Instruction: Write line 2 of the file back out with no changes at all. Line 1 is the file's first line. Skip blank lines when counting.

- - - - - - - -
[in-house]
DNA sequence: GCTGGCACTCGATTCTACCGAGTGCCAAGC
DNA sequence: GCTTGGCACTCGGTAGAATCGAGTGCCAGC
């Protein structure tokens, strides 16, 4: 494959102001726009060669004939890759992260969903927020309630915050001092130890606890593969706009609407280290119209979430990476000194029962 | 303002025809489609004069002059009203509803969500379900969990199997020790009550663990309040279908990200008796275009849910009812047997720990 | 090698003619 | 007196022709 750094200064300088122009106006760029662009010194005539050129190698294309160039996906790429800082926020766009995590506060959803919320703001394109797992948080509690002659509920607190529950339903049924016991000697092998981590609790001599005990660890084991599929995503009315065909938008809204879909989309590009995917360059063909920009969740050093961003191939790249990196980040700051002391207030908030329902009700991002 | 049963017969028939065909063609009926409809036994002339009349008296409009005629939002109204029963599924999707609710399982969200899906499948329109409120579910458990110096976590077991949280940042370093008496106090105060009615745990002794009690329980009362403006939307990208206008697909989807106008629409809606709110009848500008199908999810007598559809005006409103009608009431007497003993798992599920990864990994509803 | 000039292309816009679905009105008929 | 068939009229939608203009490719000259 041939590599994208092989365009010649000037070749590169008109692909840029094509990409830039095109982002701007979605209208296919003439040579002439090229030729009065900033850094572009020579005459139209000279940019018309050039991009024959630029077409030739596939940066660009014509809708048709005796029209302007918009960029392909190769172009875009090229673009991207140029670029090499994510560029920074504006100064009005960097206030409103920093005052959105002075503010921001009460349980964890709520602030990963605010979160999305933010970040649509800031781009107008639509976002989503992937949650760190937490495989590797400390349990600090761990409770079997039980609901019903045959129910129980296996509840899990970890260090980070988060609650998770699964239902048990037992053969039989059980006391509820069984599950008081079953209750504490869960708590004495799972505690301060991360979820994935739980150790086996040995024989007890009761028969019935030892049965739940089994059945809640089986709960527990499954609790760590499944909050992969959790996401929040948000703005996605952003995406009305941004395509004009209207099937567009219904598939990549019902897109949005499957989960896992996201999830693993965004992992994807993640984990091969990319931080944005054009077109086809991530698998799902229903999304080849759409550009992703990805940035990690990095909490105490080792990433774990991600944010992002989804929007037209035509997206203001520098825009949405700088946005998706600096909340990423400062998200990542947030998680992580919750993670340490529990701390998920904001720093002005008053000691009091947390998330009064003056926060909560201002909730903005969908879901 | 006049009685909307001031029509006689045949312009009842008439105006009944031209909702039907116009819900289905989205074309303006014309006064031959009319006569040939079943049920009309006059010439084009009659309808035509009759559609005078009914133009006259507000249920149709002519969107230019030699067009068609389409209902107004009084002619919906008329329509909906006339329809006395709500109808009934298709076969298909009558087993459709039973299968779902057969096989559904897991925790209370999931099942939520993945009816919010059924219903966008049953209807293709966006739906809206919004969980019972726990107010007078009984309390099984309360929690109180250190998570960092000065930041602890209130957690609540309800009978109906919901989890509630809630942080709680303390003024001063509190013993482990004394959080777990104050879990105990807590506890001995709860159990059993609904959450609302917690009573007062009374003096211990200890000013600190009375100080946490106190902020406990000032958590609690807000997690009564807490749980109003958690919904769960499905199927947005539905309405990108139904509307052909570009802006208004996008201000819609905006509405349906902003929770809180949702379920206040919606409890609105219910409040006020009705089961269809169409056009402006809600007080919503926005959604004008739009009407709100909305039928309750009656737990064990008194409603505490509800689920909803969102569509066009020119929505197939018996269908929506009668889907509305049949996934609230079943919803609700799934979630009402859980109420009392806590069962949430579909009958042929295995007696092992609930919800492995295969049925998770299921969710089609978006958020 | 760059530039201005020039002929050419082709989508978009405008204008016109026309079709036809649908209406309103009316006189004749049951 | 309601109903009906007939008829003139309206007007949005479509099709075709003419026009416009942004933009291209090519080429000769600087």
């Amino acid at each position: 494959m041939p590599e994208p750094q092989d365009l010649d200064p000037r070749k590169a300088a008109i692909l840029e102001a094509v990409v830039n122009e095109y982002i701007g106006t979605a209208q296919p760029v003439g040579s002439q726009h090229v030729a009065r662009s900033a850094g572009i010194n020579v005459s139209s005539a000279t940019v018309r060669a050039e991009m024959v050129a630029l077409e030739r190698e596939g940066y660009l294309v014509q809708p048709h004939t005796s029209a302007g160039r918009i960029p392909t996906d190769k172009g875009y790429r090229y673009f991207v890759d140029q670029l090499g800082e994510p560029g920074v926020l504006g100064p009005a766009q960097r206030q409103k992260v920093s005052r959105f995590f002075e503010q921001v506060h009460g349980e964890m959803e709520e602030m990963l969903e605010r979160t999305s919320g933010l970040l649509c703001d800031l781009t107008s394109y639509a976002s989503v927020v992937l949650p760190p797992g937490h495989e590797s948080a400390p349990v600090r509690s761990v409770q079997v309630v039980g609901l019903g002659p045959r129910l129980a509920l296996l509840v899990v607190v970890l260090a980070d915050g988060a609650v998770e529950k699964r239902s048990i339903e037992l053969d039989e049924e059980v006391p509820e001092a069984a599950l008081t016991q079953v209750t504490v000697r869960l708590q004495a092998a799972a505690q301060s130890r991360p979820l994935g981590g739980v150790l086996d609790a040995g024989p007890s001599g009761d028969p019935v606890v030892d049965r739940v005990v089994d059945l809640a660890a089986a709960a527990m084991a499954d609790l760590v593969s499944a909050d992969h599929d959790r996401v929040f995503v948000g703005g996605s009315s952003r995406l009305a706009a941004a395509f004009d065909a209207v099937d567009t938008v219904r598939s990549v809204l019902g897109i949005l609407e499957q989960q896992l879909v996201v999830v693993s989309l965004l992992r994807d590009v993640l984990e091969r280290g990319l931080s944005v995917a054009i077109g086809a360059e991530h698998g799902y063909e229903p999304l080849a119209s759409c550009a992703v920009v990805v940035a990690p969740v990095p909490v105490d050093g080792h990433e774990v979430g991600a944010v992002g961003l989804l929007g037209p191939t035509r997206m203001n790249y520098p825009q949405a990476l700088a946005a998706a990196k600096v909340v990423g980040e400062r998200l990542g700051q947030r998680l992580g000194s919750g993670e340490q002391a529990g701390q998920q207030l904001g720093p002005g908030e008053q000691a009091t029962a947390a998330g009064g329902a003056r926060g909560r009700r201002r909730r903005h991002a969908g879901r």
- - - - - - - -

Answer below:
DNA sequence: GCTGGCACTCGATTCTACCGAGTGCCAAGC